The IIoT and manufacturing

The IIoT allows manufacturers to become ever smarter, and that can translate to higher productivity, greater efficiency and improved delivery of other business goals. It is not surprising, then, that a significant part of digital transformation for many manufacturing businesses is about turning to the IIoT.

There is no one-size-fits-all model for this, however. Every business will need to identify its approach to embedding the IIoT. For example, some will be able to invest more than others (and so make a longer initial step). Every business will have a different infrastructure upon which to weave sensors and other technologies — raising unique challenges at each site.

Strategic objectives will also shape the journey. Some firms may focus on raising the output of their factories. Others may be concerned with reducing operational costs. And still others will focus on minimizing their environmental impact or improving the safety of their plants. Every IIoT journey will be unique.

Free to use image sourced from Unsplash.

(Source: Unsplash)

How manufacturing benefits from the IIoT

To finish, let us consider just a few of the main benefits that the IIoT can bring.

Enable greater automation

The very essence of the IIoT supports moves to automation. It enables machines to take on ever larger tasks: monitoring, analyzing and refining — a feedback loop between the manufacturing equipment and the computers that process all the data points.

In this way, automated processes can respond to many other factors. Are there holdups elsewhere in the factory? Is there a supply-chain issue? Might changing weather conditions have an impact on operations? Automated processes can become more complex — and responsive to a broad range of factors.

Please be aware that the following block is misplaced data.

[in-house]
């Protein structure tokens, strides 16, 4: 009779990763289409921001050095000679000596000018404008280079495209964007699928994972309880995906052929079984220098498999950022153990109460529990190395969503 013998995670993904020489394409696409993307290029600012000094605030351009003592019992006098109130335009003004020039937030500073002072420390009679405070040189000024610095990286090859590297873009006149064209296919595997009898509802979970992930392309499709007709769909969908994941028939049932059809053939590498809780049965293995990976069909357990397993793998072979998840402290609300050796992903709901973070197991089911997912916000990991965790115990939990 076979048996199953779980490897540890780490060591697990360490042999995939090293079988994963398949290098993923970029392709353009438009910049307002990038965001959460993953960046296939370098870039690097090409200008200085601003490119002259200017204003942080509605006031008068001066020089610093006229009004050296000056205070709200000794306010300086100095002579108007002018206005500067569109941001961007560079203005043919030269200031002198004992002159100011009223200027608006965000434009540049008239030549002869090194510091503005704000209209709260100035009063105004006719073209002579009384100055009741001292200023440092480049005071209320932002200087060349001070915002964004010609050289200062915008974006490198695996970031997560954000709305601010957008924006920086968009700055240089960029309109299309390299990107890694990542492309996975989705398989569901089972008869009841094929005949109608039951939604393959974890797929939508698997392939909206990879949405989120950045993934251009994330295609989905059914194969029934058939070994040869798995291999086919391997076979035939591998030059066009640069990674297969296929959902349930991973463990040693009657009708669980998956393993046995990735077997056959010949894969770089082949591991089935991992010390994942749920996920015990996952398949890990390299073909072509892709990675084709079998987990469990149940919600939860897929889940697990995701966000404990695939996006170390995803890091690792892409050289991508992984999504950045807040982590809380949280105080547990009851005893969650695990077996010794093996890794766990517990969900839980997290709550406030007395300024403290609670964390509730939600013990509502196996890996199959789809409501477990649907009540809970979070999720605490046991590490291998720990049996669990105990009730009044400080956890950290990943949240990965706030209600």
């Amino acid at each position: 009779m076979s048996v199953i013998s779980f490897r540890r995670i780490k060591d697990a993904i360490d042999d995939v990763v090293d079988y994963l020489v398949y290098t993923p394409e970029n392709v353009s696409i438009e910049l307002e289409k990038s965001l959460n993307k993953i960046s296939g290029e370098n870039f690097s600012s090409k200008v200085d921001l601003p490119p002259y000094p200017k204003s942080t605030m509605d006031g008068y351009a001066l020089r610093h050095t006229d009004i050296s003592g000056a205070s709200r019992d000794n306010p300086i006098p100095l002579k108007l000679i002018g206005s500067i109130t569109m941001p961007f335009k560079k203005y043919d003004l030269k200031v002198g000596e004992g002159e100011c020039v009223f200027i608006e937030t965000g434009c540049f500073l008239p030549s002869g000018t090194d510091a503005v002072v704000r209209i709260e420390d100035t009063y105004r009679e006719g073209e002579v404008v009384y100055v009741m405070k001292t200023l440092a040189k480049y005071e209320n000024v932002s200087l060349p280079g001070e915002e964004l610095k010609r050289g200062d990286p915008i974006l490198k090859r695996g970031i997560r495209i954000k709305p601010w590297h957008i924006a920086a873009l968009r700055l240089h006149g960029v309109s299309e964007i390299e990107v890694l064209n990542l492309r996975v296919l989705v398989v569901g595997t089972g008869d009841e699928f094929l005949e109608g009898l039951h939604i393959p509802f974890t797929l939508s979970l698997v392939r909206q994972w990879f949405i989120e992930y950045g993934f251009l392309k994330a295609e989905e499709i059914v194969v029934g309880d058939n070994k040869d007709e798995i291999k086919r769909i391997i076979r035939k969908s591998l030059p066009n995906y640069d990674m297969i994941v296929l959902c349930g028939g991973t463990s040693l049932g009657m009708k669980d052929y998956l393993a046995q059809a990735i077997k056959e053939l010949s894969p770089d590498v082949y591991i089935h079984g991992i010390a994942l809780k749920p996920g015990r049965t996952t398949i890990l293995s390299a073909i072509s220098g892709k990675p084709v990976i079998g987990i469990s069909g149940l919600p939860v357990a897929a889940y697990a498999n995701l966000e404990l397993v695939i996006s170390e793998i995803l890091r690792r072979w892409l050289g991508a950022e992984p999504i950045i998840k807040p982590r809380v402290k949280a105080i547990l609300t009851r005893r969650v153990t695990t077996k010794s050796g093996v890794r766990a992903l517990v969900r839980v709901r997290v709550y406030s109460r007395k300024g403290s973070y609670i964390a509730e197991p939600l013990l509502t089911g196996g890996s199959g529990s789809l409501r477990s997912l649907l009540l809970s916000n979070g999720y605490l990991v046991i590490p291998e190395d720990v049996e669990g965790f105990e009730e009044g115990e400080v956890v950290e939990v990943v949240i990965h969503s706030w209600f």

Improve operational efficiency

The IIoT can support optimization in many areas of manufacturing. The data can provide an accurate picture of everything happening across the plant (and beyond). That, in turn, can be analyzed to identify efficiencies. That information can be shared with workers on the floor or sent directly to the equipment.

A manufacturing operation can thus fine-tune aspects of its work. For example, optimization can apply to power consumption, work rate, raw material consumption and equipment settings. And each of these represents a potential efficiency — reducing overheads.

Asset maintenance

Sensors across the factory floor can monitor equipment performance in real time. Anomalous data points can be identified and flagged — helping to avoid serious problems. For example, temperature or pressure sensors may indicate an error; the component in question can then be checked and fixed.

This type of predictive maintenance is now commonplace. It helps factories avoid downtime (due to broken machines). Moreover, it is quicker and cheaper to fix problems identified sooner. In some sectors, this sort of predictive monitoring can be life-saving.

Asset monitoring like this can also support longer-term infrastructure management. For example, it can be easier to determine when equipment needs replacing or deeper checks.

Free to use image sourced from Unsplash.

(Source: Unsplash)

Prepare for Industry 4.0

Digital transformation will mean different things to every business around the world — from eFax in Canada to cybersecurity and remote working. But for any business with a manufacturing wing, their approach to the IIoT will be a significant characteristic of their journey. For manufacturers, it will be the essence of their relationship with Industry 4.0. How far will they go embedding connected machines, machine learning, automation and big data into their operations? That question will grow in volume as we move through the 21st century.